Here we are talking about rice again. This particular dish is well known and greatly enjoyed, however I feel that people treat it like the less interesting cousin of Jollof rice - it’s nice to have it as an option, but once the Jollof rice arrives, they quickly forget about it :).
For this recipe you will need rice (of course :D); lots of nice fresh vegetables, like carrots, green beans, green peas, sweet corn, red sweet peppers, onions; beef liver, thyme, curry powder, garlic powder, grounded hot pepper, salt, stock cubes, oil and chicken or turkey stock. Phew… That’s a long list! But as long as the list of ingredients is, this recipe is actually quick to do - about 30 mins. Once you have all the ingredients, you parboil the rice in the chicken/turkey stock - by doing this the rice already has a great taste, even before adding all other delicious ingredients. At the same time, in a separate pot, boil the cow liver together with some onions, salt, thyme, curry and a stock cube - no need to add water, but check regularly to make sure it doesn’t burn. While the rice and liver are cooking, you cut all vegetables into small cubes. Turn off the heat for rice and cow liver and cut the liver into small cubes as well. Preheat some oil in a pan, throw in the onions, frying for about 2 minutes, then add the all the chopped vegetables, the liver and the seasonings - thyme, curry powder, garlic powder, chilli pepper, salt, one stock cube. After about 5 minutes, add the rice and stir-fry for another 2 to 5 mins. Your delicious FRIED RICE is ready!!! Yes, it is fried rice I was talking about!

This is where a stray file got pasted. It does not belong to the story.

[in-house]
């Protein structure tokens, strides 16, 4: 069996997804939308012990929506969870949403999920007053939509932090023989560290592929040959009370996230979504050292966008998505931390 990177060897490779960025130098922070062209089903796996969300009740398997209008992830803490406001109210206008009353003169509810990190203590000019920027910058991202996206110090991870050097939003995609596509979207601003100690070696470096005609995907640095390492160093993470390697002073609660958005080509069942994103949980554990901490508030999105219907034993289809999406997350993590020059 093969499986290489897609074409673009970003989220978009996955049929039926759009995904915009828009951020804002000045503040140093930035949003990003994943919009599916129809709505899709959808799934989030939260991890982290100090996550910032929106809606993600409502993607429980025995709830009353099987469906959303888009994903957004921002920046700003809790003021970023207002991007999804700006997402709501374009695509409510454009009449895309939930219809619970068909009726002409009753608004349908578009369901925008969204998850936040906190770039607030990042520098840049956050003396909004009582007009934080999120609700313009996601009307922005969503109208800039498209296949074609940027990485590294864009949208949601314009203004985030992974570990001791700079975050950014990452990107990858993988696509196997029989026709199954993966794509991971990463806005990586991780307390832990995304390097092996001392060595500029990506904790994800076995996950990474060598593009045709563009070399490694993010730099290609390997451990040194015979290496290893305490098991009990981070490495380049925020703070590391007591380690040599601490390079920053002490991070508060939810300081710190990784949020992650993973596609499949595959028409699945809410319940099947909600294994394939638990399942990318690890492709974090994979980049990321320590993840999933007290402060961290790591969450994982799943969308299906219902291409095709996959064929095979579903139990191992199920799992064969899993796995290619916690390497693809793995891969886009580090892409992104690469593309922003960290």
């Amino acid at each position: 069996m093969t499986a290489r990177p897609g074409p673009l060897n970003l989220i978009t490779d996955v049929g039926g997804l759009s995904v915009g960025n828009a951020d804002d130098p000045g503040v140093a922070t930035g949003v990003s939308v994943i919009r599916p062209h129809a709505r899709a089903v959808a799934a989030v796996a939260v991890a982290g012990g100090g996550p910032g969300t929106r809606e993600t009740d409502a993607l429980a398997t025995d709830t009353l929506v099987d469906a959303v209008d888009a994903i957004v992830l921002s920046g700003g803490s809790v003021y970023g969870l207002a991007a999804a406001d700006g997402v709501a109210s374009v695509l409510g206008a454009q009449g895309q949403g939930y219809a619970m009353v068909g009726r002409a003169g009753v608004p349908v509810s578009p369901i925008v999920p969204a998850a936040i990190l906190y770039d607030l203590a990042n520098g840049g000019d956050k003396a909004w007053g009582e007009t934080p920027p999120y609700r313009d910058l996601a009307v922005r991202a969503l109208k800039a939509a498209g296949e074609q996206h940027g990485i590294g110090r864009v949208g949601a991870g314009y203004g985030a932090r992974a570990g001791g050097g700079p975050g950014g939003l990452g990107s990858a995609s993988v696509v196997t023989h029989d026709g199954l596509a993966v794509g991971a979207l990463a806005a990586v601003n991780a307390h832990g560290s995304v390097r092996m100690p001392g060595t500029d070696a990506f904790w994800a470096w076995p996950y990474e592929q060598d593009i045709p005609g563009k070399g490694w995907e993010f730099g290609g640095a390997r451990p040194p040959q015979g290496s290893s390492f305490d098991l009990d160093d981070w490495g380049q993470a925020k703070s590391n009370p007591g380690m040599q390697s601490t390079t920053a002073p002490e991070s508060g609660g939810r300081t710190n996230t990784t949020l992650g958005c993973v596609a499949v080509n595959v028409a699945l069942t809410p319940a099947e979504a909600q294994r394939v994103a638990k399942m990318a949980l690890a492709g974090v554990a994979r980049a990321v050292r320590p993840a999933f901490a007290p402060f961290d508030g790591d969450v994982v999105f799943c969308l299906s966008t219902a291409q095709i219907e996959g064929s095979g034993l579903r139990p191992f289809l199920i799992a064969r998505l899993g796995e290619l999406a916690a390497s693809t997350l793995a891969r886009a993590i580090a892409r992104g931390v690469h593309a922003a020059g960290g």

Personally, I love fried rice as much as I love Jollof rice. However, I love it when it is cooked as I described above. There are some variations to this recipe, as it is with many other African recipes. For example, you could have shrimps or beef instead of cow liver, or you could skip the meat all together, or you could skip the red bell-pepper or the hot pepper. Don’t get me wrong, it is still very tasty, if you cook it differently, but for me, Jollof rice will always win over fried rice, if the latter is cooked in a different way.
Most of the time people do serve Jollof rice and fried rice together at a party, but I feel that, somehow, Jollof rice managed to steal the title of ‘party rice’ from his less interesting cousin, fried rice. Do you agree with me?